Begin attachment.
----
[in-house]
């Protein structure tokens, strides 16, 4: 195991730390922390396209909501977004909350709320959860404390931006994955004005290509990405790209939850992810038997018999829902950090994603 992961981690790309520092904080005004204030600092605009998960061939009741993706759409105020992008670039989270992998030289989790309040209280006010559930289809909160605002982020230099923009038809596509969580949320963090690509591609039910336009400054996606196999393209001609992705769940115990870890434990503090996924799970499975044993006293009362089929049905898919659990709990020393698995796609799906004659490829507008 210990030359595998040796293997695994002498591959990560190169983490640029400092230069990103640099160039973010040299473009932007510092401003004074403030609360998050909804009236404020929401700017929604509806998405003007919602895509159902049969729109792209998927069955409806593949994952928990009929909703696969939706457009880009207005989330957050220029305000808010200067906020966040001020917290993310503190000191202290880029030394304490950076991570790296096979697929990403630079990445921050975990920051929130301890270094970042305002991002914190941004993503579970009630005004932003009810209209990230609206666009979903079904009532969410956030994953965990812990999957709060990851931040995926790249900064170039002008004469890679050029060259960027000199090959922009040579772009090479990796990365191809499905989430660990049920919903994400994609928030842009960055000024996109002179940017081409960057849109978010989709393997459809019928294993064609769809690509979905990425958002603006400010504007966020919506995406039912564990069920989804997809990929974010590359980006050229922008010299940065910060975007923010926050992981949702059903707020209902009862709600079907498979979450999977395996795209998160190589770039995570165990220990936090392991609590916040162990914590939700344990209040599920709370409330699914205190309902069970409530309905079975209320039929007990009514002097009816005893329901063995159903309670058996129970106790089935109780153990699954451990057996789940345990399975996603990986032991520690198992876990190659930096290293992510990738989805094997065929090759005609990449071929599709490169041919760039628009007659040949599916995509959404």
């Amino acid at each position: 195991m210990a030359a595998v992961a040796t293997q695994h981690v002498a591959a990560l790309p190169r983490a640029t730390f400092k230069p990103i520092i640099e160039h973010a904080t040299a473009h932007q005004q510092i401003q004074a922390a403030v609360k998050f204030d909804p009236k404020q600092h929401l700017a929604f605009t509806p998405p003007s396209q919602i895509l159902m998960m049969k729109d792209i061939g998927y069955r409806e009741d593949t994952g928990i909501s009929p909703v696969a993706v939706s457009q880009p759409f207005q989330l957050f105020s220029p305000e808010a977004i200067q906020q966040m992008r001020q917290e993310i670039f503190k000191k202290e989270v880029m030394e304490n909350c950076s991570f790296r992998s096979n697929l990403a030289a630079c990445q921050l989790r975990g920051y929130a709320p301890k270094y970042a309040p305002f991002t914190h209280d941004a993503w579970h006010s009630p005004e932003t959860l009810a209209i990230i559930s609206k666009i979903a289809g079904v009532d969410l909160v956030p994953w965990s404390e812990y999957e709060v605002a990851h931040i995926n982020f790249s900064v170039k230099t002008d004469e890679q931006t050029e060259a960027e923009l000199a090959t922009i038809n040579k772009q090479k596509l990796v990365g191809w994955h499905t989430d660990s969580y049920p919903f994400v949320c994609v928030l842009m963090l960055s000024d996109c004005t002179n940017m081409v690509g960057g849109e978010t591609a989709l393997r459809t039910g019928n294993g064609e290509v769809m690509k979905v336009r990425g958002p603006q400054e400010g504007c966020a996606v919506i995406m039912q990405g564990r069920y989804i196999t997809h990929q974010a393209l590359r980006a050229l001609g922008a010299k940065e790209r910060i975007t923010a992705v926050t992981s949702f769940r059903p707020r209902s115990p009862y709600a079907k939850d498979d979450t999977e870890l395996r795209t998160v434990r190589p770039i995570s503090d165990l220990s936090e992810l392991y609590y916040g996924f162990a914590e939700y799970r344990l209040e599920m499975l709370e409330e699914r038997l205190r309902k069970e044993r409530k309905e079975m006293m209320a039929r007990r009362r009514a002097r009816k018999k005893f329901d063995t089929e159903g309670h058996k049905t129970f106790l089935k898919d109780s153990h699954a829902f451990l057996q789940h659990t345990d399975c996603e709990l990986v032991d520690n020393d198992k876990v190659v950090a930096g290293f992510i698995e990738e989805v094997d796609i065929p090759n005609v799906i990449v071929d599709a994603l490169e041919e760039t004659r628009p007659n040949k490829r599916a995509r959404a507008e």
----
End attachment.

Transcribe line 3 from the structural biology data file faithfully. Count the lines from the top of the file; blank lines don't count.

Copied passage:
């Amino acid at each position: 195991m210990a030359a595998v992961a040796t293997q695994h981690v002498a591959a990560l790309p190169r983490a640029t730390f400092k230069p990103i520092i640099e160039h973010a904080t040299a473009h932007q005004q510092i401003q004074a922390a403030v609360k998050f204030d909804p009236k404020q600092h929401l700017a929604f605009t509806p998405p003007s396209q919602i895509l159902m998960m049969k729109d792209i061939g998927y069955r409806e009741d593949t994952g928990i909501s009929p909703v696969a993706v939706s457009q880009p759409f207005q989330l957050f105020s220029p305000e808010a977004i200067q906020q966040m992008r001020q917290e993310i670039f503190k000191k202290e989270v880029m030394e304490n909350c950076s991570f790296r992998s096979n697929l990403a030289a630079c990445q921050l989790r975990g920051y929130a709320p301890k270094y970042a309040p305002f991002t914190h209280d941004a993503w579970h006010s009630p005004e932003t959860l009810a209209i990230i559930s609206k666009i979903a289809g079904v009532d969410l909160v956030p994953w965990s404390e812990y999957e709060v605002a990851h931040i995926n982020f790249s900064v170039k230099t002008d004469e890679q931006t050029e060259a960027e923009l000199a090959t922009i038809n040579k772009q090479k596509l990796v990365g191809w994955h499905t989430d660990s969580y049920p919903f994400v949320c994609v928030l842009m963090l960055s000024d996109c004005t002179n940017m081409v690509g960057g849109e978010t591609a989709l393997r459809t039910g019928n294993g064609e290509v769809m690509k979905v336009r990425g958002p603006q400054e400010g504007c966020a996606v919506i995406m039912q990405g564990r069920y989804i196999t997809h990929q974010a393209l590359r980006a050229l001609g922008a010299k940065e790209r910060i975007t923010a992705v926050t992981s949702f769940r059903p707020r209902s115990p009862y709600a079907k939850d498979d979450t999977e870890l395996r795209t998160v434990r190589p770039i995570s503090d165990l220990s936090e992810l392991y609590y916040g996924f162990a914590e939700y799970r344990l209040e599920m499975l709370e409330e699914r038997l205190r309902k069970e044993r409530k309905e079975m006293m209320a039929r007990r009362r009514a002097r009816k018999k005893f329901d063995t089929e159903g309670h058996k049905t129970f106790l089935k898919d109780s153990h699954a829902f451990l057996q789940h659990t345990d399975c996603e709990l990986v032991d520690n020393d198992k876990v190659v950090a930096g290293f992510i698995e990738e989805v094997d796609i065929p090759n005609v799906i990449v071929d599709a994603l490169e041919e760039t004659r628009p007659n040949k490829r599916a995509r959404a507008e």